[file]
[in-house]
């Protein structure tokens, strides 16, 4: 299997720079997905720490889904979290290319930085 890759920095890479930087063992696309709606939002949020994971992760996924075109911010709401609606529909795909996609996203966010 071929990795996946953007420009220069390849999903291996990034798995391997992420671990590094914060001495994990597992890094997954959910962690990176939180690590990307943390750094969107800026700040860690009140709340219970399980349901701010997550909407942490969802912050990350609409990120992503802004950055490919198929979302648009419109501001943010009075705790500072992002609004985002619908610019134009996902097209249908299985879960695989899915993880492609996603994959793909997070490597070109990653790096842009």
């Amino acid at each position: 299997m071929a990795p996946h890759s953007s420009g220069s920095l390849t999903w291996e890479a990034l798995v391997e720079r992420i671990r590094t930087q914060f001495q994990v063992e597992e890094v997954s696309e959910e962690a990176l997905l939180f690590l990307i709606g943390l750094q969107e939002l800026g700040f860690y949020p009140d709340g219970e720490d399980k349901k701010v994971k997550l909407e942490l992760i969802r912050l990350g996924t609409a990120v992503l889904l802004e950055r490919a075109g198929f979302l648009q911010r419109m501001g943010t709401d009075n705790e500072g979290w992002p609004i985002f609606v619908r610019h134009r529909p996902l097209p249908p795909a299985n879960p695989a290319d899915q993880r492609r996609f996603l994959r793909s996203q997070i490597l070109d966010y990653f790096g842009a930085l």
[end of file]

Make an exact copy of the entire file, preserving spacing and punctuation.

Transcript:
[in-house]
């Protein structure tokens, strides 16, 4: 299997720079997905720490889904979290290319930085 890759920095890479930087063992696309709606939002949020994971992760996924075109911010709401609606529909795909996609996203966010 071929990795996946953007420009220069390849999903291996990034798995391997992420671990590094914060001495994990597992890094997954959910962690990176939180690590990307943390750094969107800026700040860690009140709340219970399980349901701010997550909407942490969802912050990350609409990120992503802004950055490919198929979302648009419109501001943010009075705790500072992002609004985002619908610019134009996902097209249908299985879960695989899915993880492609996603994959793909997070490597070109990653790096842009």
């Amino acid at each position: 299997m071929a990795p996946h890759s953007s420009g220069s920095l390849t999903w291996e890479a990034l798995v391997e720079r992420i671990r590094t930087q914060f001495q994990v063992e597992e890094v997954s696309e959910e962690a990176l997905l939180f690590l990307i709606g943390l750094q969107e939002l800026g700040f860690y949020p009140d709340g219970e720490d399980k349901k701010v994971k997550l909407e942490l992760i969802r912050l990350g996924t609409a990120v992503l889904l802004e950055r490919a075109g198929f979302l648009q911010r419109m501001g943010t709401d009075n705790e500072g979290w992002p609004i985002f609606v619908r610019h134009r529909p996902l097209p249908p795909a299985n879960p695989a290319d899915q993880r492609r996609f996603l994959r793909s996203q997070i490597l070109d966010y990653f790096g842009a930085l």